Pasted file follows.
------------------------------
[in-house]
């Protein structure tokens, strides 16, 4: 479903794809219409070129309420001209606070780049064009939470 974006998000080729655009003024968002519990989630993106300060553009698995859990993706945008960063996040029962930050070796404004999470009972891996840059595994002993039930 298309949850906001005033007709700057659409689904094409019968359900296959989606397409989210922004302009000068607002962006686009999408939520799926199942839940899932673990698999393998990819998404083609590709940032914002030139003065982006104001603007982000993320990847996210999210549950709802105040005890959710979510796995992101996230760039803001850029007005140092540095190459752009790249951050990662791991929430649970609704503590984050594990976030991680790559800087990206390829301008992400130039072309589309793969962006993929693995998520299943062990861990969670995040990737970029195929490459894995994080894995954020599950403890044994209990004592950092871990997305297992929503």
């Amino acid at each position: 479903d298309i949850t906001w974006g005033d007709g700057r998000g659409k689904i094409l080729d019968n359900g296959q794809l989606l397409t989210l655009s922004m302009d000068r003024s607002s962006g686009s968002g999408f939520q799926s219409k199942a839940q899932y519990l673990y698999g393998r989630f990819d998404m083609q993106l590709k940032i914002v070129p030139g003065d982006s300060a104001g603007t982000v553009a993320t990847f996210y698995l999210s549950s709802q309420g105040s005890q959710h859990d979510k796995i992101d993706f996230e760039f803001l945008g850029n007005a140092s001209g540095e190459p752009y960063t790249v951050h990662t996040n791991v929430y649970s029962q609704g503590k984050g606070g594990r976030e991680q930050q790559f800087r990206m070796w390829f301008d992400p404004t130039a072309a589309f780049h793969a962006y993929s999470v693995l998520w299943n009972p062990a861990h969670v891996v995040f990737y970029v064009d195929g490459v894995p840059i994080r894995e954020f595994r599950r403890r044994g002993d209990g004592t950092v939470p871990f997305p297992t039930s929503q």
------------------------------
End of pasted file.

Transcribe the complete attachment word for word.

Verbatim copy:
[in-house]
């Protein structure tokens, strides 16, 4: 479903794809219409070129309420001209606070780049064009939470 974006998000080729655009003024968002519990989630993106300060553009698995859990993706945008960063996040029962930050070796404004999470009972891996840059595994002993039930 298309949850906001005033007709700057659409689904094409019968359900296959989606397409989210922004302009000068607002962006686009999408939520799926199942839940899932673990698999393998990819998404083609590709940032914002030139003065982006104001603007982000993320990847996210999210549950709802105040005890959710979510796995992101996230760039803001850029007005140092540095190459752009790249951050990662791991929430649970609704503590984050594990976030991680790559800087990206390829301008992400130039072309589309793969962006993929693995998520299943062990861990969670995040990737970029195929490459894995994080894995954020599950403890044994209990004592950092871990997305297992929503």
């Amino acid at each position: 479903d298309i949850t906001w974006g005033d007709g700057r998000g659409k689904i094409l080729d019968n359900g296959q794809l989606l397409t989210l655009s922004m302009d000068r003024s607002s962006g686009s968002g999408f939520q799926s219409k199942a839940q899932y519990l673990y698999g393998r989630f990819d998404m083609q993106l590709k940032i914002v070129p030139g003065d982006s300060a104001g603007t982000v553009a993320t990847f996210y698995l999210s549950s709802q309420g105040s005890q959710h859990d979510k796995i992101d993706f996230e760039f803001l945008g850029n007005a140092s001209g540095e190459p752009y960063t790249v951050h990662t996040n791991v929430y649970s029962q609704g503590k984050g606070g594990r976030e991680q930050q790559f800087r990206m070796w390829f301008d992400p404004t130039a072309a589309f780049h793969a962006y993929s999470v693995l998520w299943n009972p062990a861990h969670v891996v995040f990737y970029v064009d195929g490459v894995p840059i994080r894995e954020f595994r599950r403890r044994g002993d209990g004592t950092v939470p871990f997305p297992t039930s929503q």